Case: PSI and the ‘results Test’

Case: PSI and the ‘results Test’

Gavin: It seems the ‘results test’ is a pretty hard barrier to get over. Here’s another example, with some lessons for the average punter.

The facts

During the 2011/12 income year, the taxpayer company (the company) entered into three agreements with BSI Contracting Pty Ltd (BSI) under which the company would provide its only director (Mr Prasad) to perform certain project management services to ASIC.

In each contract, Mr Prasad was names as the Key Person, and his role was described as project manager.

Basically no other person could perform that role which had to be performed at ASIC’s Sydney office.

Under the contracts, BSI was to pay the company a fee of $1,000 per day (worked by Mr Prasad) plus GST on a fortnightly basis.

After the first two weeks of the contract, BSI was required to give the company four weeks’ notice in the event BSI decided to terminate the arrangement.

On 7 May 2013, the taxpayer company lodged an application under S.87-70(1)(a) of the ITAA 1997 in which he sought a personal services business determination (PSBD) on the basis of the results test with respect to the 2012 income year.

The ATO rejected the PSBD application on 5 June 2013, on the basis that the company failed to meet the results test as provided for by S87-18 (3) because:

  • Mr Prasad’s income was not for producing a result (S.87-18(3)(a));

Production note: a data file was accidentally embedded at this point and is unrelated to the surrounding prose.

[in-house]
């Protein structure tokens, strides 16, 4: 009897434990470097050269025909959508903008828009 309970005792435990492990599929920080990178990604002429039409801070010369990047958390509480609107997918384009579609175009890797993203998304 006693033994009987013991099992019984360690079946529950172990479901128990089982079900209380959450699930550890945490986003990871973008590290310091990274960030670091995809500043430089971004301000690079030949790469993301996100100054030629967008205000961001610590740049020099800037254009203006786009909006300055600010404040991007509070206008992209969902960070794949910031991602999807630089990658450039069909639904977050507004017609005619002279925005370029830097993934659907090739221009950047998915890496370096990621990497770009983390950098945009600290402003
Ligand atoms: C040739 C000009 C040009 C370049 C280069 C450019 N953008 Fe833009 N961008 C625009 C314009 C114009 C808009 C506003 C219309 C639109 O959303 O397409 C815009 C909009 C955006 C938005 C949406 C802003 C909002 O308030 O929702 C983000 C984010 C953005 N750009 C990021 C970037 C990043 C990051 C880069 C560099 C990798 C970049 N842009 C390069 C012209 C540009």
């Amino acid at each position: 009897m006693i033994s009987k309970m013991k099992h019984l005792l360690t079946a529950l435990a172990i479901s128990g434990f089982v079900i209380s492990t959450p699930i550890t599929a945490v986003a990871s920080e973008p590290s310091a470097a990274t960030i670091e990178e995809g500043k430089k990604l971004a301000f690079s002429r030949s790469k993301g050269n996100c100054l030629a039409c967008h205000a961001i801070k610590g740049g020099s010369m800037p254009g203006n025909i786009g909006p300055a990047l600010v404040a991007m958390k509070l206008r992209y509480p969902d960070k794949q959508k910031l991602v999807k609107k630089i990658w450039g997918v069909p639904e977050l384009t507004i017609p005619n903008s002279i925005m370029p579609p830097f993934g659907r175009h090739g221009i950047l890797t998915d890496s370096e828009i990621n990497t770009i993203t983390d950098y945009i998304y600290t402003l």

• The company was not required to supply plant and equipment or tools of trade needed to perform the work from which it produced the purported result (S.87-18(3)(b));
  • The company was not, and would not be, liable for the cost of rectifying any defect in the work performed (S.87-18(3)©).

The Decisions

Although the taxpayer company argued that:

  • The agreements were to produce deliverables in respect of three projects, each with their own beginning and end dates; and
  • The total cost factored in the setting of a daily rate and length of term of each agreement;

The Tribunal found otherwise.

There was:

  • No contingency based fee that would vary depending on the success or failure of the projects involved;
  • No specified deliverables or milestones; and crucially
  • While the work carried out by Mr Prasad was directed towards the production of a result, the entitlement to receive income was not dependent upon his producing that result.

, , , , , , , , , , , , , , , , , ,

Comments are closed.
X